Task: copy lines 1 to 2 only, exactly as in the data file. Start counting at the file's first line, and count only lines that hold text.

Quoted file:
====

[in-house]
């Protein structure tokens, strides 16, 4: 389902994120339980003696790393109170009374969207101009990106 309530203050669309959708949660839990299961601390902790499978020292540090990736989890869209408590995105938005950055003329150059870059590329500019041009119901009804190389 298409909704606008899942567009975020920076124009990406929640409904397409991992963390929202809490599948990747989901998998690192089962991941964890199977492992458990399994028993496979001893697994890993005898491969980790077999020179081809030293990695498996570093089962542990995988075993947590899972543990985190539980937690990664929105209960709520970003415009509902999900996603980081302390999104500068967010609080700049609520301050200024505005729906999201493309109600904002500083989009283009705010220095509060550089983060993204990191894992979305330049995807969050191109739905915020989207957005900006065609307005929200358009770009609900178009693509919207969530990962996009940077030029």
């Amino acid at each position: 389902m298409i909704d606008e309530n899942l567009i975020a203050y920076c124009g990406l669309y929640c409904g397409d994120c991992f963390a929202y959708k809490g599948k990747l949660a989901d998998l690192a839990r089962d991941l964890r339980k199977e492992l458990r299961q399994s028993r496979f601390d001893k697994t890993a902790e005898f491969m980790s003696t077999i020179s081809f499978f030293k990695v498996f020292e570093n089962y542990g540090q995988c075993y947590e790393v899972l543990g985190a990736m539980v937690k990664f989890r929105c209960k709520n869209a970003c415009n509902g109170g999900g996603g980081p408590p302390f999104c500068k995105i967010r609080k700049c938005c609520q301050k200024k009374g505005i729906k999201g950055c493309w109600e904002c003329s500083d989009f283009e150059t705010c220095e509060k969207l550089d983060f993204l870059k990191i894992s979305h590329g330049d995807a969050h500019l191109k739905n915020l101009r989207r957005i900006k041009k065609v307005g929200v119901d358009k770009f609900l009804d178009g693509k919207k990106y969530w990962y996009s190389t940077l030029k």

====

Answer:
[in-house]
């Protein structure tokens, strides 16, 4: 389902994120339980003696790393109170009374969207101009990106 309530203050669309959708949660839990299961601390902790499978020292540090990736989890869209408590995105938005950055003329150059870059590329500019041009119901009804190389 298409909704606008899942567009975020920076124009990406929640409904397409991992963390929202809490599948990747989901998998690192089962991941964890199977492992458990399994028993496979001893697994890993005898491969980790077999020179081809030293990695498996570093089962542990995988075993947590899972543990985190539980937690990664929105209960709520970003415009509902999900996603980081302390999104500068967010609080700049609520301050200024505005729906999201493309109600904002500083989009283009705010220095509060550089983060993204990191894992979305330049995807969050191109739905915020989207957005900006065609307005929200358009770009609900178009693509919207969530990962996009940077030029």